RICHMOND, Va. (CNS) — UPDATE (Jan. 22):
A Senate bill that would have raised Virginia’s minimum wage is dead -- much to the dismay of more than two dozen advocates who braved the cold to rally for the bill Monday morning.
Introduced by Sen. Rosalyn Dance, D-Petersburg, SB 1200 would have increased the minimum wage to $10 on July 1 and eventually to $15 in July 2021. It was defeated Monday afternoon in a 19-21 party-line vote.
“It’s been 10 years since Virginia workers received an increase in wages,” Dance said. “Meanwhile, the price of everyday goods continues to go up. In 2009, the average price for a gallon of gas in America was $1.78 -- today, it’s $2.41.”
There are 30 states with a minimum wage higher than Virginia’s $7.25 -- which is the federal minimum wage.
Speaking in opposition of the bill, Sens. Mark Obenshain, R-Rockingham, and Thomas Norment, R-James City, argued that SB 1200 would hurt businesses and working Virginians.
Norment voted last week in the Committee on Commerce and Labor to advance the bill, but voted against it Monday. He said that raising the minimum wage to $12 would cost Virginia 24,000 jobs.
“If we raise the minimum wage in the manner described in this bill, those jobs, opportunities and learning experiences are gonna disappear,” Obenshain said. “And we’re not gonna be able to provide that to the kids graduating from high school, people entering the workforce. We’re gonna hurt an awful lot of businesses that depend on providing those opportunities to those just entering the workforce.”
Countering Obenshain’s view, Sen. Jeremy McPike, D-Prince William, said there is a misconception that the majority of workers who earn less than $15 an hour are teenagers working part-time jobs.
“In fact, many of these workers are adults working full time, trying to earn enough to support their families and their futures,” McPike said. “Without the opportunity to earn a living wage, these workers have to work two and three jobs to make ends meet. That means time away from their kids.”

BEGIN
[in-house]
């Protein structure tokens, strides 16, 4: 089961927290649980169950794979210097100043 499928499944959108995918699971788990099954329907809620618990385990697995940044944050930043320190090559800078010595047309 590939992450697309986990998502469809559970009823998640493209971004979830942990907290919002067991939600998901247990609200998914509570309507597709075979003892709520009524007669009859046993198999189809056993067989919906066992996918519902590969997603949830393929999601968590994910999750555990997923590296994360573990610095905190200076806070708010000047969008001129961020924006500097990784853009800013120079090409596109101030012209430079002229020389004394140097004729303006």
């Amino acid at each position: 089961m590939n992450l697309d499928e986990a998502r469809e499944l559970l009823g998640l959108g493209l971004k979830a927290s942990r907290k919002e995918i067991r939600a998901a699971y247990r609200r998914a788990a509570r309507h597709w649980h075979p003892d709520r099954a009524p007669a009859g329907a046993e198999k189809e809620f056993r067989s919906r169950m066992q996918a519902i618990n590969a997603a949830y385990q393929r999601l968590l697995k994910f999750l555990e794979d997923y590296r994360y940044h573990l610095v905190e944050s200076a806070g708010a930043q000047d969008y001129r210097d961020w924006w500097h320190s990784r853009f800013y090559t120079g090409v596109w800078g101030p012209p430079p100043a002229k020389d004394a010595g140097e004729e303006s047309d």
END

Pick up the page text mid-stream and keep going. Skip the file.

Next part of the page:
According to the Economic Policy Institute, the average age of workers who would be affected by a minimum wage increase is 35 years old.
McPike was one of 10 Democratic senators who spoke in favor of the bill, sharing stories of their constituents who are unable to meet their needs, as well as research conducted on states with higher minimum wages.
Sen. Richard Saslaw, D-Fairfax, said that a recent study shows that Arizona raised its minimum wage but did not lose any jobs.
Before the Senate convened Monday afternoon to vote on the bill, constituents rallied outside the Capitol in support of HB 1200. Organized by the labor union SEIU Virginia 512 and the organization New Virginia Majority, the rally drew more than two dozen people.
“You can’t survive on 7.25,” the group chanted, as senators passed by to enter the Capitol.
There are several other bills this session that would also increase the minimum wage:
• HB 1850 would raise the minimum wage to $9 on July 1 and eventually to $15 in 2023.
• HB 2157 would raise the minimum wage to $10.10 in 2020.
• SB 1017 would raise the minimum wage to $8 on July 1 and eventually to $11.25 in 22.
---HOW THEY VOTED---
Here is how the Senate voted Monday on SB 1200 (Minimum wage; increase to $10 per hour effective July 1, 2019):
01/21/19 — Senate: Defeated by Senate (19-Y 21-N)
YEAS — Barker, Boysko, Dance, Deeds, Ebbin, Edwards, Favola, Howell, Lewis, Locke, Lucas, Marsden, Mason, McClellan, McPike, Petersen, Saslaw, Spruill, Surovell — 19.